The opportunity to reinvent
How can our higher education system reinvent itself for a post-COVID environment? Clearly, our entire system must become more responsive to the needs of its most important stakeholder–students. These students are not just recent high school graduates but also a large number of adults who must continuously re-skill and upskill in this demanding global economy.
Institutions must offer more learning options at different price points and on-ramps, with greater relevance to employers and the flexibility to mix-and-match. They must rethink access, credential stack-ability towards degree attainment, time-to-completion, and affordability. They must better align curriculum and materials with employer needs, pay attention to transferable skills as much as domain knowledge, and pair students with the support they need. Transcripts will need to evolve into learning records that reflect a continuous and career-long paradigm. And for institutions to do this effectively and quickly, they must embrace a new partnership paradigm.
A partnership model can align what colleges and universities are good at–instruction, knowledge creation and credentialing–with the abilities of other participants to bring forth current content, technology, recruiting, mentoring, placement, support, English-language training, and other capabilities important to the student journey.
Take Futuro Health, a nonprofit established through a $130M commitment by Kaiser Permanente and SEIU-UHW to address the worker shortage in allied health. It chose to gather partners into an ecosystem to tackle its mission rather than become itself an education provider. Futuro Health curates education with partners to create a learning journey appropriate for thousands of adult students from underserved communities. These partners include public, private and nonprofit sector entities who bring what they do best to bear.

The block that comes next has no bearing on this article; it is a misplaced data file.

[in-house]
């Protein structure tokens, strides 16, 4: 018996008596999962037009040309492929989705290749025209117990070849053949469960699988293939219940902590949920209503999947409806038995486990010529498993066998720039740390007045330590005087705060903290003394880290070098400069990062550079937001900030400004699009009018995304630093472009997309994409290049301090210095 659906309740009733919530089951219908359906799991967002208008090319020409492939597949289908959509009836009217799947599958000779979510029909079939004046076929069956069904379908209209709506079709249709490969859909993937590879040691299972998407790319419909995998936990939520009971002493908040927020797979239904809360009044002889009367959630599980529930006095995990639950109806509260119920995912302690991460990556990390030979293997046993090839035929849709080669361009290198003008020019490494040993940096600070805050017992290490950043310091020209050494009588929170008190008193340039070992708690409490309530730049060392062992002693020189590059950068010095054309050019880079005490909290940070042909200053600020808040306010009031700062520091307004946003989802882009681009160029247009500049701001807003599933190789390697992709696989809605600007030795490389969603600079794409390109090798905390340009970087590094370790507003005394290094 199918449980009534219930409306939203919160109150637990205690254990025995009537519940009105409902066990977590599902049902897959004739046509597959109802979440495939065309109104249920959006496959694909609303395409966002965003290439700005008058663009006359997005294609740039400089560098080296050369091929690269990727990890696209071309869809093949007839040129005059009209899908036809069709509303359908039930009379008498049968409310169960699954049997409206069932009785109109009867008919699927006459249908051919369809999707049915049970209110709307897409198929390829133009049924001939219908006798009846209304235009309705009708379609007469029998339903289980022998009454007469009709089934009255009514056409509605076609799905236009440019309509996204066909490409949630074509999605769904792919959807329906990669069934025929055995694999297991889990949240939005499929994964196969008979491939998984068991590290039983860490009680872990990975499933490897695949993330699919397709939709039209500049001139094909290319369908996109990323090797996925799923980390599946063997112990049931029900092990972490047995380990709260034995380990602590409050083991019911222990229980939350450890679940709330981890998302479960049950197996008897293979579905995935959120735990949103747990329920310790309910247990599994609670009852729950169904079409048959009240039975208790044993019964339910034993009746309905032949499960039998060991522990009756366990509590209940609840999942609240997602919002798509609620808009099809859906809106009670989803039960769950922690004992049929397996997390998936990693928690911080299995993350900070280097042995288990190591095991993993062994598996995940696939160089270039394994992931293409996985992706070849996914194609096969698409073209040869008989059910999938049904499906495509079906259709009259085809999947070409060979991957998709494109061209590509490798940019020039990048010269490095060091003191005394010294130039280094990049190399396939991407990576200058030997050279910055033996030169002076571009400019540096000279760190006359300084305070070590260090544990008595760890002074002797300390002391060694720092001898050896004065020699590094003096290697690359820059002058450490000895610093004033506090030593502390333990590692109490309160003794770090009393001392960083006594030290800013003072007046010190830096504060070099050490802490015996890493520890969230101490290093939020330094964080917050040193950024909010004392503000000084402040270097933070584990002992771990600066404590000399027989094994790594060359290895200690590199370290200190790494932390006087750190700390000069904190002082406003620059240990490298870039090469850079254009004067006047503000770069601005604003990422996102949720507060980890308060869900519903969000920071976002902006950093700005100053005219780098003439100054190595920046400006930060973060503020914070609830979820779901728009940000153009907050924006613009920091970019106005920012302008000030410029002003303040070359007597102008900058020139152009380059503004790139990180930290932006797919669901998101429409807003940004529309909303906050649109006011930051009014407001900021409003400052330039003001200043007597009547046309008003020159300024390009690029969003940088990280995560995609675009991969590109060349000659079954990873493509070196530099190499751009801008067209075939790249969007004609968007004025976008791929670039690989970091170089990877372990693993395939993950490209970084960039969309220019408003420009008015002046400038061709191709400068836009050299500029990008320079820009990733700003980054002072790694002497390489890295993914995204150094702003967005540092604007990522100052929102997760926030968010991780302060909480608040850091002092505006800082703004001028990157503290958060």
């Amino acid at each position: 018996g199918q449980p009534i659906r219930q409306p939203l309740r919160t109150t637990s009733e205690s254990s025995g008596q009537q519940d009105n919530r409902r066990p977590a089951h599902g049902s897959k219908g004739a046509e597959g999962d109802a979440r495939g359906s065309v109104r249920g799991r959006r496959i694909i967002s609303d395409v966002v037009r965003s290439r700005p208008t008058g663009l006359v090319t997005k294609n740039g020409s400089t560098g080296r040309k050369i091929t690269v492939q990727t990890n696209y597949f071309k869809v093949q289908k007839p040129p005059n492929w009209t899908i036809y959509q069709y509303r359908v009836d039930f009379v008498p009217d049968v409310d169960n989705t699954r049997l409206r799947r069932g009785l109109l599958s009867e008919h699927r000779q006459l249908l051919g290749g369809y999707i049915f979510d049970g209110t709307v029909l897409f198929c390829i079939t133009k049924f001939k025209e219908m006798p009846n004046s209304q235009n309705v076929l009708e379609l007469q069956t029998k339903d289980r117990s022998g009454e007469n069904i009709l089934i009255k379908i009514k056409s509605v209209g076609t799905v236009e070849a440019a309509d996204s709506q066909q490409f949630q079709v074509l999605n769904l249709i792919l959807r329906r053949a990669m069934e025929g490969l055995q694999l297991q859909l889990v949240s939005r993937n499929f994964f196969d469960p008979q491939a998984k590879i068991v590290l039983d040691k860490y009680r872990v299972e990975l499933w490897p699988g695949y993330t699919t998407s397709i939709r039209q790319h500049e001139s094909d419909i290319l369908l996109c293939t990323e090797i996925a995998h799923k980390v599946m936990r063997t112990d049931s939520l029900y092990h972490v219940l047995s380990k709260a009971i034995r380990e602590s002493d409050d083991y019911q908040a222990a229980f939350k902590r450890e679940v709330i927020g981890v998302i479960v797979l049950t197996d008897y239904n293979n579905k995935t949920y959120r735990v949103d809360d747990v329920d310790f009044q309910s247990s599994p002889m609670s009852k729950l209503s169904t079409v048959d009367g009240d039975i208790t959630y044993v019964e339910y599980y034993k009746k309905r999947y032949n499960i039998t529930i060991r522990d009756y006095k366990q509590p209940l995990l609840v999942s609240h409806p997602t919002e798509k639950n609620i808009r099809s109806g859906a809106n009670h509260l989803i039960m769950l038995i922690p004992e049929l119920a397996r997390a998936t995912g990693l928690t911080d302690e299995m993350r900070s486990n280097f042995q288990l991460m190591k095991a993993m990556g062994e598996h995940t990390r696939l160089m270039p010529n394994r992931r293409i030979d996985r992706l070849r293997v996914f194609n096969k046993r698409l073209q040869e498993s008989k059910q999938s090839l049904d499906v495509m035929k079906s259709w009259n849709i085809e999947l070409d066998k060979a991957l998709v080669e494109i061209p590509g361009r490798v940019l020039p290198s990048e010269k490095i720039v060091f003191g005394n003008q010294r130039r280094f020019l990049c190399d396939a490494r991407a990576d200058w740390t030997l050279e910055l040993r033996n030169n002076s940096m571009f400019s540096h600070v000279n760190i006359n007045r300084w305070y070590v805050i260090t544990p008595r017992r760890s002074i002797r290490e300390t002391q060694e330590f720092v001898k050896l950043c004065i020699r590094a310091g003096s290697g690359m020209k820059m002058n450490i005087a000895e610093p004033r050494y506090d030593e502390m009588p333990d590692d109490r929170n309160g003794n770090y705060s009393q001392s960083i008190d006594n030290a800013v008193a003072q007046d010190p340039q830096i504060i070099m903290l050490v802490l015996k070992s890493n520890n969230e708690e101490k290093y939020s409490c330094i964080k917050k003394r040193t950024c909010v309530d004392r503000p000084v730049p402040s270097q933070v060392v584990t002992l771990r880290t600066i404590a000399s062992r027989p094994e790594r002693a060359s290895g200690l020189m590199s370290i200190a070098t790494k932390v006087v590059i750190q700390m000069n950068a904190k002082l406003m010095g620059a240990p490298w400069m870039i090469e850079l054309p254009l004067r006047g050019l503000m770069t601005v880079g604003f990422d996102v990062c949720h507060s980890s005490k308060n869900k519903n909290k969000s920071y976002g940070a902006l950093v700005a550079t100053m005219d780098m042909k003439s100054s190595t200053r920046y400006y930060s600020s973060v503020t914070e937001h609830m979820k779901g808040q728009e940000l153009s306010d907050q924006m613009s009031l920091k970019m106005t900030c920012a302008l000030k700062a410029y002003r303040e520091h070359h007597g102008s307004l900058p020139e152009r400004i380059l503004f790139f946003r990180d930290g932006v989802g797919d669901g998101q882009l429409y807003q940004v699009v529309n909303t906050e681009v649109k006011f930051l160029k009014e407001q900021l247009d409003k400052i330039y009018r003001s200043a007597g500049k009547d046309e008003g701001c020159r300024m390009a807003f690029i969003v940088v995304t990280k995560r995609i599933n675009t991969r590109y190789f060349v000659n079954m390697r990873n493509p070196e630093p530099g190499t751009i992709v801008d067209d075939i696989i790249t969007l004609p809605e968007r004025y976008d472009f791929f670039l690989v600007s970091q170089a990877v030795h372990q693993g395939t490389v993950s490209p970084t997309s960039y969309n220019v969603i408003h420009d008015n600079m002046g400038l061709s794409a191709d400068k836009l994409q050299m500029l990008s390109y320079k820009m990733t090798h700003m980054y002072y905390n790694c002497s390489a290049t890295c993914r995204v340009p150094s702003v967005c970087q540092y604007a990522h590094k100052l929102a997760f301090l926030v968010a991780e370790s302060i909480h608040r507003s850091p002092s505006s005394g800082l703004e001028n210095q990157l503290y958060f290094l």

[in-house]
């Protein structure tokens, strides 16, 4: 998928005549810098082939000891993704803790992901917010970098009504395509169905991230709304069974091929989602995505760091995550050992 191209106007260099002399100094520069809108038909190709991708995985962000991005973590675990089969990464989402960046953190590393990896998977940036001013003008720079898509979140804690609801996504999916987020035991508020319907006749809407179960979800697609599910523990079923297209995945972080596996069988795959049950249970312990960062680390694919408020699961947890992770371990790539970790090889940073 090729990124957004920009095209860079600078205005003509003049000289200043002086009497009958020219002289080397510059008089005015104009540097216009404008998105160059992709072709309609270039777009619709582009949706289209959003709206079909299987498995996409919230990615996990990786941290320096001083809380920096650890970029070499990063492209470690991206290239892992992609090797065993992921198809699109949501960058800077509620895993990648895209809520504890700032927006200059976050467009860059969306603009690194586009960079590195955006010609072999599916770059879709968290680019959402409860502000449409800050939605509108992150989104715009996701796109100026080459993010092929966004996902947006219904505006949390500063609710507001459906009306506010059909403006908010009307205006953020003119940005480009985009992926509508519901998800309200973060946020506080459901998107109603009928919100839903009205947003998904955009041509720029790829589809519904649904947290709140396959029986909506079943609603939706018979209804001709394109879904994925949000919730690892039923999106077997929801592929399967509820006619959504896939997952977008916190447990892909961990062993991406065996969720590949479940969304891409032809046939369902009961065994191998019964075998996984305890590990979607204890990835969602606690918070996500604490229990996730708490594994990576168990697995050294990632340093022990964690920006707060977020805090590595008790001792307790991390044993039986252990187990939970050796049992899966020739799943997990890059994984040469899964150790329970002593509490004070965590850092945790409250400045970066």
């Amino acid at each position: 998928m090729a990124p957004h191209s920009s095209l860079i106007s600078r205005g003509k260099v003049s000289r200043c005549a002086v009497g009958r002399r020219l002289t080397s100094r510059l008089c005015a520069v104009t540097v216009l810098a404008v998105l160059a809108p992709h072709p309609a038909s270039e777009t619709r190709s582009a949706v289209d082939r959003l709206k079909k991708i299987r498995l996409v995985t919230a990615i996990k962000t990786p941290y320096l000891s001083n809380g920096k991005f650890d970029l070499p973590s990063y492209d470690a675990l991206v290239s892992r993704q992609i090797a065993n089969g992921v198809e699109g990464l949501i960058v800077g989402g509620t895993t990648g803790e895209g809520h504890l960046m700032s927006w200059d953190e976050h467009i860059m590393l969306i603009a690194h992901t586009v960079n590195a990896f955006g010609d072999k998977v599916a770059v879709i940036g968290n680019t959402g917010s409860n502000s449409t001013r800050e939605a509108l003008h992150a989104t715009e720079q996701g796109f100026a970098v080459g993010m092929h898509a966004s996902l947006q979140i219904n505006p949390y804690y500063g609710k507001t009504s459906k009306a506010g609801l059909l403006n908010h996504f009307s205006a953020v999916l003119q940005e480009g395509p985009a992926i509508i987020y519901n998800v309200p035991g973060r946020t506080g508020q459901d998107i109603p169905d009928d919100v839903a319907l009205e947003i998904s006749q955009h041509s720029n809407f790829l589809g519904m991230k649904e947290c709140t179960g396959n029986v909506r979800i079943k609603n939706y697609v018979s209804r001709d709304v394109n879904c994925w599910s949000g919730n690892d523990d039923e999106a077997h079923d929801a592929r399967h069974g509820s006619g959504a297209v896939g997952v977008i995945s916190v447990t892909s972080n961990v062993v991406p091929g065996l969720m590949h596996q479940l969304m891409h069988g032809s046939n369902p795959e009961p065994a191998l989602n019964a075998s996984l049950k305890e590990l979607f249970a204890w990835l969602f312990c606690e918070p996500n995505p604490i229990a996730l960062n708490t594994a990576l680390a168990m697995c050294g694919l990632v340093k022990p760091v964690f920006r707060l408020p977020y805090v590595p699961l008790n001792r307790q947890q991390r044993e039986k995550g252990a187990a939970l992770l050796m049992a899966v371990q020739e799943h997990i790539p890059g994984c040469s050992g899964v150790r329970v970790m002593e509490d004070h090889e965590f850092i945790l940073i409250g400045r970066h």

In fast-growing industries such as technology and healthcare, even elite universities have already begun to partner with companies to offer these alternative credentials. They include certificates in areas such as data science, cybersecurity or design, and cost far less than a full degree. Examples of these companies include Trilogy (now owned by 2U) or Eruditus (disclosure: Victor Hu is a prior investor in Trilogy). These credentials have the advantage of being more cost-effective to the student while still delivering strong employment outcomes and salary gains.
Private enterprises have themselves begun to create alternative training and credentialing. Recently, Google launched a new suite of Google Career Certificates to help students get qualifications in high-paying and high-growth technology fields. Similarly, Microsoft announced its own initiative to help 25 million people worldwide acquire digital skills by offering free access to content in LinkedIn Learning, Microsoft Learn, and the GitHub Learning Lab, coupling this with Microsoft Certifications and LinkedIn job-seeking tools.
Education institutions are developing partnerships with employers to upskill employees. One prominent example has been Starbucks’ partnership with ASU Online in 2014 to help Starbucks’ baristas attend college; some 3,000 employees have since earned bachelor’s degrees online, with over four times that number currently enrolled. More recently, global consulting firm EY recently created a fully accredited virtual corporate MBA in partnership with Hult International Business School. The degree will be freely available to over 280,000 EY employees. EY helped to develop some of the content; Hult will award the MBA.
Thriving in a post-pandemic world
In the age of COVID-19, students will consume education differently, and partnerships can help existing institutions add missing competencies and adapt more quickly.
One thing is certain: the institutions that fail to adapt will grow increasingly irrelevant. They may also be disintermediate—the market need is too great and the opportunity is attractive.
Our colleges and universities are some of our most important institutions, and historically, they have risen to the challenges of their times. A more proactive approach to partnerships will help these institutions navigate the massive structural changes that have now been accelerated by the pandemic. We wish to see them thrive once again in the new world of education and work.
Author Perspective: Analyst